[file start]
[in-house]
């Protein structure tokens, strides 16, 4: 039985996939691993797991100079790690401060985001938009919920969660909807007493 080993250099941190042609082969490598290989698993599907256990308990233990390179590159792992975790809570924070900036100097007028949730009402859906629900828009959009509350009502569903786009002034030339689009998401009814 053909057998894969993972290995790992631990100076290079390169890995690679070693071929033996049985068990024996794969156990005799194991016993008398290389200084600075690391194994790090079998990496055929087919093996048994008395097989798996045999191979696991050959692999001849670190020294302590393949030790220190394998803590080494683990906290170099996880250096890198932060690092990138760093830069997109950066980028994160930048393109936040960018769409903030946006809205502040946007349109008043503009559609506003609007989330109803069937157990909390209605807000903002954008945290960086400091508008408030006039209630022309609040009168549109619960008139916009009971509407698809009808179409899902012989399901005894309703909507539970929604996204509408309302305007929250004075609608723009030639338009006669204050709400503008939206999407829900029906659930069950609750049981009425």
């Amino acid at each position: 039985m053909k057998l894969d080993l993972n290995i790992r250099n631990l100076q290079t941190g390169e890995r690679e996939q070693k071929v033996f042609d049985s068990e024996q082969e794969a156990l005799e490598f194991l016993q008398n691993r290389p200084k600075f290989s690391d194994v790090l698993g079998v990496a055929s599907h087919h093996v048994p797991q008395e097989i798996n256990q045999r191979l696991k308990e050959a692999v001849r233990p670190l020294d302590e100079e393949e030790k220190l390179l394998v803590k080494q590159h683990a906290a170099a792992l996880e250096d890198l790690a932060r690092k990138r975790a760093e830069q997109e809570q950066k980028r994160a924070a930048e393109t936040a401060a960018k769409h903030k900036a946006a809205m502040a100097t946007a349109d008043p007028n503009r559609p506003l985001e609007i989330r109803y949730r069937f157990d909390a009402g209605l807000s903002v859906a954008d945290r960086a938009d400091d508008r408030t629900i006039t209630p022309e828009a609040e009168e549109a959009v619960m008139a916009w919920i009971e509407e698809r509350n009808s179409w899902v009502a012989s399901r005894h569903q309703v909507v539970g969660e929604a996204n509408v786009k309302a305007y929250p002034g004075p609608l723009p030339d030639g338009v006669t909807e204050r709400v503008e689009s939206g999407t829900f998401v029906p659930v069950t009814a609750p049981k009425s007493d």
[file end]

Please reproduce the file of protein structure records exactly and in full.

[in-house]
């Protein structure tokens, strides 16, 4: 039985996939691993797991100079790690401060985001938009919920969660909807007493 080993250099941190042609082969490598290989698993599907256990308990233990390179590159792992975790809570924070900036100097007028949730009402859906629900828009959009509350009502569903786009002034030339689009998401009814 053909057998894969993972290995790992631990100076290079390169890995690679070693071929033996049985068990024996794969156990005799194991016993008398290389200084600075690391194994790090079998990496055929087919093996048994008395097989798996045999191979696991050959692999001849670190020294302590393949030790220190394998803590080494683990906290170099996880250096890198932060690092990138760093830069997109950066980028994160930048393109936040960018769409903030946006809205502040946007349109008043503009559609506003609007989330109803069937157990909390209605807000903002954008945290960086400091508008408030006039209630022309609040009168549109619960008139916009009971509407698809009808179409899902012989399901005894309703909507539970929604996204509408309302305007929250004075609608723009030639338009006669204050709400503008939206999407829900029906659930069950609750049981009425």
């Amino acid at each position: 039985m053909k057998l894969d080993l993972n290995i790992r250099n631990l100076q290079t941190g390169e890995r690679e996939q070693k071929v033996f042609d049985s068990e024996q082969e794969a156990l005799e490598f194991l016993q008398n691993r290389p200084k600075f290989s690391d194994v790090l698993g079998v990496a055929s599907h087919h093996v048994p797991q008395e097989i798996n256990q045999r191979l696991k308990e050959a692999v001849r233990p670190l020294d302590e100079e393949e030790k220190l390179l394998v803590k080494q590159h683990a906290a170099a792992l996880e250096d890198l790690a932060r690092k990138r975790a760093e830069q997109e809570q950066k980028r994160a924070a930048e393109t936040a401060a960018k769409h903030k900036a946006a809205m502040a100097t946007a349109d008043p007028n503009r559609p506003l985001e609007i989330r109803y949730r069937f157990d909390a009402g209605l807000s903002v859906a954008d945290r960086a938009d400091d508008r408030t629900i006039t209630p022309e828009a609040e009168e549109a959009v619960m008139a916009w919920i009971e509407e698809r509350n009808s179409w899902v009502a012989s399901r005894h569903q309703v909507v539970g969660e929604a996204n509408v786009k309302a305007y929250p002034g004075p609608l723009p030339d030639g338009v006669t909807e204050r709400v503008e689009s939206g999407t829900f998401v029906p659930v069950t009814a609750p049981k009425s007493d």